NCCI Says PEO’s Questionable
NCCI says PEOs do not have questionable reputations. PEOs (Professional Employer Organizations) have long received somewhat of a bad rap from many different sources. However, we have found them to be extremely helpful in aiding our clients in finding Workers Comp coverage in a difficult insurance market.
PEOs have also been a great vehicle for cash flow management. We have often recommended that our clients include PEOs in their renewals as a great alternative. Please note that not every PEO is one that a company should put their WC risk with as will be discussed in this article.
Last month at NCCI’s Annual Issues Symposium, the issue of PEOs was brought to light. NCCI also found that PEOs when used in the right circumstance are not these under-the-radar sketchy companies that seem to go bankrupt all of the time.
In contrast, many Workers Comp insurance carriers and self-insureds have gone “belly up.” PEO’s bad developments also seem to make front-page news. Some of the highlights of the NCCI report were:
% of Market
- 1% – 2% of the voluntary market
- 2% – 6% of the residual market – higher number due to insurance placement difficulty
- 6% of the voluntary market in Florida
- 30% of the voluntary market in Arizona – a surprising number
Reputation of Underreporting Claims Disproved
- Actually had a higher number of claims – if claims were not being reported, the frequency would be lower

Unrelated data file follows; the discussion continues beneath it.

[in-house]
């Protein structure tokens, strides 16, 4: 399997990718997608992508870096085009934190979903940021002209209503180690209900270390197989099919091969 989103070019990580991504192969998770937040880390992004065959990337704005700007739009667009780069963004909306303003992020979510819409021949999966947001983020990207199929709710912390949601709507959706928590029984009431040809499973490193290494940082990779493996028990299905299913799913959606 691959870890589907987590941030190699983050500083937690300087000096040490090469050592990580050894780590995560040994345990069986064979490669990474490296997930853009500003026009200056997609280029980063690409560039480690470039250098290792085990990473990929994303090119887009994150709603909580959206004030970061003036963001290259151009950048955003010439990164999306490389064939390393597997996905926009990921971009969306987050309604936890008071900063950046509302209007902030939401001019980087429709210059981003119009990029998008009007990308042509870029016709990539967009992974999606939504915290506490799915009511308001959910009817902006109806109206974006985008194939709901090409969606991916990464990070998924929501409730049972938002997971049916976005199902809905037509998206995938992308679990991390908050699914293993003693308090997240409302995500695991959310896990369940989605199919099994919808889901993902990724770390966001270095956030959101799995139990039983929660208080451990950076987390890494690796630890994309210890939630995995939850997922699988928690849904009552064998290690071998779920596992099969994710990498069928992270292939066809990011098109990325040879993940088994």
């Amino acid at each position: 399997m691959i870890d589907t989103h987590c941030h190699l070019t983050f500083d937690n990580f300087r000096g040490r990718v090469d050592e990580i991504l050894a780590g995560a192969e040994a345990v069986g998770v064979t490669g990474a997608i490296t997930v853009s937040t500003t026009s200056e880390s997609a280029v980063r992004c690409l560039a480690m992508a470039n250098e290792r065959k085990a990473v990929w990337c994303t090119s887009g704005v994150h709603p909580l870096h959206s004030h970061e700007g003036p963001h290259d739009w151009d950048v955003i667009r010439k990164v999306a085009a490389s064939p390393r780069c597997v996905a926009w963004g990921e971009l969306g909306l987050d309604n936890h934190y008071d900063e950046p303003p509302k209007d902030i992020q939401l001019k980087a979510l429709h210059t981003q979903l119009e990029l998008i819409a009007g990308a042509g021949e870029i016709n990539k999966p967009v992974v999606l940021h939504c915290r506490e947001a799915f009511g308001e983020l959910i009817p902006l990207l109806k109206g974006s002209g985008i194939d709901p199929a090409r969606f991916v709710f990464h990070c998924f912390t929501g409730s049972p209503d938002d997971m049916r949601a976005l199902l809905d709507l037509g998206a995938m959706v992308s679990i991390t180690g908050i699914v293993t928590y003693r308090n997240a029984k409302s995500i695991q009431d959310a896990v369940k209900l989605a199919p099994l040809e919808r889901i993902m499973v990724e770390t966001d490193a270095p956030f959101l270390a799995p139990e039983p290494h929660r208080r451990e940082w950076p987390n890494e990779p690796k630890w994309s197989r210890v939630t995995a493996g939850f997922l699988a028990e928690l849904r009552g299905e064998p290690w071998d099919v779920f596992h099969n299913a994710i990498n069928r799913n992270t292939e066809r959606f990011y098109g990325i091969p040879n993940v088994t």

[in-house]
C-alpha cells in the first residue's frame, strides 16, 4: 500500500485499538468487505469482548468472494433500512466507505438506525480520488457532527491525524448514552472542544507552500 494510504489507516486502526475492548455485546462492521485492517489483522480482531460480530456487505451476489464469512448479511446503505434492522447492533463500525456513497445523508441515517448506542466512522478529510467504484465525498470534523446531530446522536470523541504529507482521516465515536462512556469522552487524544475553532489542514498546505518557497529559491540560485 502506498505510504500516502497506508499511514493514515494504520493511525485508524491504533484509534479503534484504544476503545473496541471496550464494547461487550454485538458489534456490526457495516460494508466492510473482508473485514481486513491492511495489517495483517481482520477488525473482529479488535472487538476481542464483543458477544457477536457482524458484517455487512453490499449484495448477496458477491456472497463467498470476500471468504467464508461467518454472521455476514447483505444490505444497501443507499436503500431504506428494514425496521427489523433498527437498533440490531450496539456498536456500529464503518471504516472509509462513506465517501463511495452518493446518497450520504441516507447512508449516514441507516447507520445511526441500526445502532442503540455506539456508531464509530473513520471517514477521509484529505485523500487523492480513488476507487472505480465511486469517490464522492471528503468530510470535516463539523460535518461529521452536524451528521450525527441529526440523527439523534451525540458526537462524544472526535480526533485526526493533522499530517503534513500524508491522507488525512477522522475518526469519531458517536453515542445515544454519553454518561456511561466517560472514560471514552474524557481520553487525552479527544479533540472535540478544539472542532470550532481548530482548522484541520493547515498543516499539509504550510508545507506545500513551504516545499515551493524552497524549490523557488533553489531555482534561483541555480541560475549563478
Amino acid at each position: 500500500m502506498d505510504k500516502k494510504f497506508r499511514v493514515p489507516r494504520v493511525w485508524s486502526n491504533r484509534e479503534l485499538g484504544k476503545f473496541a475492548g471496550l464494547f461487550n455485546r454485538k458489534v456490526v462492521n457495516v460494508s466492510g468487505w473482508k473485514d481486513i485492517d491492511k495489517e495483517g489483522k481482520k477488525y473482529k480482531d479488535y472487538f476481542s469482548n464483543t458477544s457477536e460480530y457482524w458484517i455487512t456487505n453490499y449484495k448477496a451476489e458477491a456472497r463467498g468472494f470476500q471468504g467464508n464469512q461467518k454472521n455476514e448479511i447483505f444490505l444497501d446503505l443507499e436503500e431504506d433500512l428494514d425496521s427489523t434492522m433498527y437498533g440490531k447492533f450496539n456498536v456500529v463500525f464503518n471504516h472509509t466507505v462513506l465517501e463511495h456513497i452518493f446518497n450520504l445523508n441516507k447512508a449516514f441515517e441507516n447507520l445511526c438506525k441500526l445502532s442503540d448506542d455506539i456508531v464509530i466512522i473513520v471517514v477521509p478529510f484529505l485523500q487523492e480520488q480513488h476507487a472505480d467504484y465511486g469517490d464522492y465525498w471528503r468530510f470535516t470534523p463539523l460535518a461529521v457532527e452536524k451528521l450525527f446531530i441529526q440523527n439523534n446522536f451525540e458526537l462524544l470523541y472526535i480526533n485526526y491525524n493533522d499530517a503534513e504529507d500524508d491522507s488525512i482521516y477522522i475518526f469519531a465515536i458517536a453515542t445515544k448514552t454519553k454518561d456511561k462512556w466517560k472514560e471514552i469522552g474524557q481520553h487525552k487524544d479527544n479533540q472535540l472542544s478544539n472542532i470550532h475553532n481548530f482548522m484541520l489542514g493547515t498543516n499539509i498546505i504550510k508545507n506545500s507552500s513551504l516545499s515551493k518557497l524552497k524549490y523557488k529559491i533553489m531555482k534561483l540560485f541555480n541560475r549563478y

- Loss Ratios tend to be lower – showing that underreporting and misclassifying are not problems with PEOs
- E-Mods are comparable indicating no Mod manipulation
- No cherry-picking as industries mix the same as the regular market
- Loss ratios across industry groups are similar except for the transportation industry
One of the negative connotations of PEOs is they were responsible for three recent insurance company collapses. The counter for that would be – did the carriers not properly underwrite the PEOs?
Single State PEOs did not fare well. This could be attributed to the Law of Large Numbers. In insurance, there must be a large enough premium base to offset a rash of losses. The single-state PEOs may be affected by this phenomenon.
Multistate PEOs seem to do better than the regular insurance market. This was an unexpected outcome which shows the Law of Large Numbers to be a true effect. NCCI went to great lengths to study premium volume.
Of the three large insurance company failures, lack of premiums was the main cause. The Law of Large Numbers will bare its sharp teeth quickly when violated as with the three bankrupt carriers.
PEO Shortcomings (Very Few)
PEOs seemed to have more litigation than non-PEOs. As with TPAs, claims handling must be monitored heavily by the company that signs up with a PEO. A large number of PEO clients would have not qualified for a Mod rating. Somehow, that is not really seen as a negative development.
Bottom Line – (not from NCCI report)
You know what works best for your company. NCCI or any expert may not provide you with the information needed to make a decision on a PEO. PEOs are not for every company. You have to decide if PEO’s are worth investigating for possible WC coverage.
My recommendation is a PEO broker. There are a few shady PEO brokers – know who you are dealing with before making a final renewal decision. From a loss reduction viewpoint, they can easily be one arrow in your quiver to reduce your insurance costs.
Please note that we are not agents and do not directly place insurance policies. We are advisors.
©J&L Risk Management Inc Copyright Notice